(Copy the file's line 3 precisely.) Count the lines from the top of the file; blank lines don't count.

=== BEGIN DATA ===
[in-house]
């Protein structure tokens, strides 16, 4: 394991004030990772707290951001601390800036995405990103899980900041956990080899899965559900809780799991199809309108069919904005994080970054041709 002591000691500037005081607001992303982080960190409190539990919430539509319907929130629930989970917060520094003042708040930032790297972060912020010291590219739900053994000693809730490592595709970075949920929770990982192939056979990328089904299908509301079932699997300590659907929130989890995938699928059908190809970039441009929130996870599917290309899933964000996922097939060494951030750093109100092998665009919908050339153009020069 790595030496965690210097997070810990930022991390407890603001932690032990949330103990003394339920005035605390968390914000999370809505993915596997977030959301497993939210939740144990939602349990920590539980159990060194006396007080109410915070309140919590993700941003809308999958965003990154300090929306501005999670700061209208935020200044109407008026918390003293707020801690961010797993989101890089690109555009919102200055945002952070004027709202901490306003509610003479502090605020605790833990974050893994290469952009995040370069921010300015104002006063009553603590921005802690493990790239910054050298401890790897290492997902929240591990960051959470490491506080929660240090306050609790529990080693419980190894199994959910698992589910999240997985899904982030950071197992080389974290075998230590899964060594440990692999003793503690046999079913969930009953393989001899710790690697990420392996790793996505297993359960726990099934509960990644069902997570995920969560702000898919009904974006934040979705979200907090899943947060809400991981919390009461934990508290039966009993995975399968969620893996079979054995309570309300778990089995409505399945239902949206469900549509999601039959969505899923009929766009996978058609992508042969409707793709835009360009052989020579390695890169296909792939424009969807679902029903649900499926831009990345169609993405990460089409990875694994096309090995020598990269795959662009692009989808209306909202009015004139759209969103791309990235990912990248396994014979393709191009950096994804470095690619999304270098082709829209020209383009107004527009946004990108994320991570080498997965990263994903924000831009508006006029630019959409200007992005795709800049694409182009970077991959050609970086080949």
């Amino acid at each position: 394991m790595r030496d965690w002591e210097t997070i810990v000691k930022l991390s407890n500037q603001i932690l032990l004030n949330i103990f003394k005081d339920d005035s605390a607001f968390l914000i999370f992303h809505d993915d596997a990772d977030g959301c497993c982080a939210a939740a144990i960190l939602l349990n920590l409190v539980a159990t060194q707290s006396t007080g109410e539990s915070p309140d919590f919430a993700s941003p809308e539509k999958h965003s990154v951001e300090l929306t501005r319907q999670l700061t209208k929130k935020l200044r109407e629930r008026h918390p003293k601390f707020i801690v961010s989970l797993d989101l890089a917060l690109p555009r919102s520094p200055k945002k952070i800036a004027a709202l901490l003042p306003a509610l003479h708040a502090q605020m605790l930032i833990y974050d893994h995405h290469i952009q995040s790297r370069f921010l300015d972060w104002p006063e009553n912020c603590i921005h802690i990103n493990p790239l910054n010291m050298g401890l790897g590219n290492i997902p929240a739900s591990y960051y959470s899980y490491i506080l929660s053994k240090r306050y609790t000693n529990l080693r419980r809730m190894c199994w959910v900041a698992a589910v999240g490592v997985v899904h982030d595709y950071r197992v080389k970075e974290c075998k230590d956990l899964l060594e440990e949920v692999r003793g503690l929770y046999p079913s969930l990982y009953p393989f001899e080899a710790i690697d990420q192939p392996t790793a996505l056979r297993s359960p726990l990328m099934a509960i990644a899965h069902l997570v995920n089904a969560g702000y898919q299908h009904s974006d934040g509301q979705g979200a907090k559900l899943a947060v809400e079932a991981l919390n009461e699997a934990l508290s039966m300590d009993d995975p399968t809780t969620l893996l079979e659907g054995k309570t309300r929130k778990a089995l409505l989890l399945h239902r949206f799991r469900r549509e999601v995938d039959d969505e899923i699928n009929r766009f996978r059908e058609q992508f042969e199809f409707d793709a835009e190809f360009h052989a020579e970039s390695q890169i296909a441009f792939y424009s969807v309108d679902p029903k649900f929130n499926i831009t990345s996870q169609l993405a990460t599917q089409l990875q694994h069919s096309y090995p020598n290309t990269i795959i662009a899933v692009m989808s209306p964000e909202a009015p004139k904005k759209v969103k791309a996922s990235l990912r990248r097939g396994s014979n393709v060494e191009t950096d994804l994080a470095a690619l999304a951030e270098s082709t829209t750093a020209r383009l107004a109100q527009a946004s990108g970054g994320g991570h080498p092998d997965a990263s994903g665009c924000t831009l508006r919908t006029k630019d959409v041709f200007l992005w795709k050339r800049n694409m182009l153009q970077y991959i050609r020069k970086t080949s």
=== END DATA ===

């Amino acid at each position: 394991m790595r030496d965690w002591e210097t997070i810990v000691k930022l991390s407890n500037q603001i932690l032990l004030n949330i103990f003394k005081d339920d005035s605390a607001f968390l914000i999370f992303h809505d993915d596997a990772d977030g959301c497993c982080a939210a939740a144990i960190l939602l349990n920590l409190v539980a159990t060194q707290s006396t007080g109410e539990s915070p309140d919590f919430a993700s941003p809308e539509k999958h965003s990154v951001e300090l929306t501005r319907q999670l700061t209208k929130k935020l200044r109407e629930r008026h918390p003293k601390f707020i801690v961010s989970l797993d989101l890089a917060l690109p555009r919102s520094p200055k945002k952070i800036a004027a709202l901490l003042p306003a509610l003479h708040a502090q605020m605790l930032i833990y974050d893994h995405h290469i952009q995040s790297r370069f921010l300015d972060w104002p006063e009553n912020c603590i921005h802690i990103n493990p790239l910054n010291m050298g401890l790897g590219n290492i997902p929240a739900s591990y960051y959470s899980y490491i506080l929660s053994k240090r306050y609790t000693n529990l080693r419980r809730m190894c199994w959910v900041a698992a589910v999240g490592v997985v899904h982030d595709y950071r197992v080389k970075e974290c075998k230590d956990l899964l060594e440990e949920v692999r003793g503690l929770y046999p079913s969930l990982y009953p393989f001899e080899a710790i690697d990420q192939p392996t790793a996505l056979r297993s359960p726990l990328m099934a509960i990644a899965h069902l997570v995920n089904a969560g702000y898919q299908h009904s974006d934040g509301q979705g979200a907090k559900l899943a947060v809400e079932a991981l919390n009461e699997a934990l508290s039966m300590d009993d995975p399968t809780t969620l893996l079979e659907g054995k309570t309300r929130k778990a089995l409505l989890l399945h239902r949206f799991r469900r549509e999601v995938d039959d969505e899923i699928n009929r766009f996978r059908e058609q992508f042969e199809f409707d793709a835009e190809f360009h052989a020579e970039s390695q890169i296909a441009f792939y424009s969807v309108d679902p029903k649900f929130n499926i831009t990345s996870q169609l993405a990460t599917q089409l990875q694994h069919s096309y090995p020598n290309t990269i795959i662009a899933v692009m989808s209306p964000e909202a009015p004139k904005k759209v969103k791309a996922s990235l990912r990248r097939g396994s014979n393709v060494e191009t950096d994804l994080a470095a690619l999304a951030e270098s082709t829209t750093a020209r383009l107004a109100q527009a946004s990108g970054g994320g991570h080498p092998d997965a990263s994903g665009c924000t831009l508006r919908t006029k630019d959409v041709f200007l992005w795709k050339r800049n694409m182009l153009q970077y991959i050609r020069k970086t080949s």